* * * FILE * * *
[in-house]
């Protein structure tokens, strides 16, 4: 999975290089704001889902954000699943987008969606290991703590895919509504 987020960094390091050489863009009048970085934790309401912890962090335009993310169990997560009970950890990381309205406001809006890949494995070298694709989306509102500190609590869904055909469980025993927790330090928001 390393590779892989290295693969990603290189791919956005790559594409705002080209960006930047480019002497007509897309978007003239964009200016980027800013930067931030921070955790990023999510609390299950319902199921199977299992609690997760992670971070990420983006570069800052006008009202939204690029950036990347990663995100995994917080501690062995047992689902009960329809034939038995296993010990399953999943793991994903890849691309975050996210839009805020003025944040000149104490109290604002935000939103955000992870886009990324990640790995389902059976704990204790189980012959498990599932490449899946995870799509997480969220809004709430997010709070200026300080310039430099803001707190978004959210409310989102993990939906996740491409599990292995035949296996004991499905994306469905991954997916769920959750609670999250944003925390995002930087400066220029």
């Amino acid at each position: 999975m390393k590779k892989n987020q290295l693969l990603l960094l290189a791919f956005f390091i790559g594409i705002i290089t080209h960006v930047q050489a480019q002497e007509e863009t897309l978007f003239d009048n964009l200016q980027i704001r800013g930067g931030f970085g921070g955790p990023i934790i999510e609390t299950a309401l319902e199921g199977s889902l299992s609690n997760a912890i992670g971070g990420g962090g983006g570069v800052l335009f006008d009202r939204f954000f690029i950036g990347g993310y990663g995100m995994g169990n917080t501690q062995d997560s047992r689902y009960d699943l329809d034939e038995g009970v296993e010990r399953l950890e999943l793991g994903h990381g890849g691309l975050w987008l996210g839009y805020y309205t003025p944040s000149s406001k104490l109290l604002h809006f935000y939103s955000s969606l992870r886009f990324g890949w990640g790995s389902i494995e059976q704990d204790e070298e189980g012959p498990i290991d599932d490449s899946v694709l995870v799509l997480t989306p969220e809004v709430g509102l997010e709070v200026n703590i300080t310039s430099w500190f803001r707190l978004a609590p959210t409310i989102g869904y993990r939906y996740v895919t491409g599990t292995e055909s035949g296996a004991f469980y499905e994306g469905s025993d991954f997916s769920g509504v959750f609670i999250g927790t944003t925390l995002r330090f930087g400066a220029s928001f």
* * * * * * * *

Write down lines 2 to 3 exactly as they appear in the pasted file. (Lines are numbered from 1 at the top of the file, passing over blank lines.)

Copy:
């Protein structure tokens, strides 16, 4: 999975290089704001889902954000699943987008969606290991703590895919509504 987020960094390091050489863009009048970085934790309401912890962090335009993310169990997560009970950890990381309205406001809006890949494995070298694709989306509102500190609590869904055909469980025993927790330090928001 390393590779892989290295693969990603290189791919956005790559594409705002080209960006930047480019002497007509897309978007003239964009200016980027800013930067931030921070955790990023999510609390299950319902199921199977299992609690997760992670971070990420983006570069800052006008009202939204690029950036990347990663995100995994917080501690062995047992689902009960329809034939038995296993010990399953999943793991994903890849691309975050996210839009805020003025944040000149104490109290604002935000939103955000992870886009990324990640790995389902059976704990204790189980012959498990599932490449899946995870799509997480969220809004709430997010709070200026300080310039430099803001707190978004959210409310989102993990939906996740491409599990292995035949296996004991499905994306469905991954997916769920959750609670999250944003925390995002930087400066220029």
């Amino acid at each position: 999975m390393k590779k892989n987020q290295l693969l990603l960094l290189a791919f956005f390091i790559g594409i705002i290089t080209h960006v930047q050489a480019q002497e007509e863009t897309l978007f003239d009048n964009l200016q980027i704001r800013g930067g931030f970085g921070g955790p990023i934790i999510e609390t299950a309401l319902e199921g199977s889902l299992s609690n997760a912890i992670g971070g990420g962090g983006g570069v800052l335009f006008d009202r939204f954000f690029i950036g990347g993310y990663g995100m995994g169990n917080t501690q062995d997560s047992r689902y009960d699943l329809d034939e038995g009970v296993e010990r399953l950890e999943l793991g994903h990381g890849g691309l975050w987008l996210g839009y805020y309205t003025p944040s000149s406001k104490l109290l604002h809006f935000y939103s955000s969606l992870r886009f990324g890949w990640g790995s389902i494995e059976q704990d204790e070298e189980g012959p498990i290991d599932d490449s899946v694709l995870v799509l997480t989306p969220e809004v709430g509102l997010e709070v200026n703590i300080t310039s430099w500190f803001r707190l978004a609590p959210t409310i989102g869904y993990r939906y996740v895919t491409g599990t292995e055909s035949g296996a004991f469980y499905e994306g469905s025993d991954f997916s769920g509504v959750f609670i999250g927790t944003t925390l995002r330090f930087g400066a220029s928001f």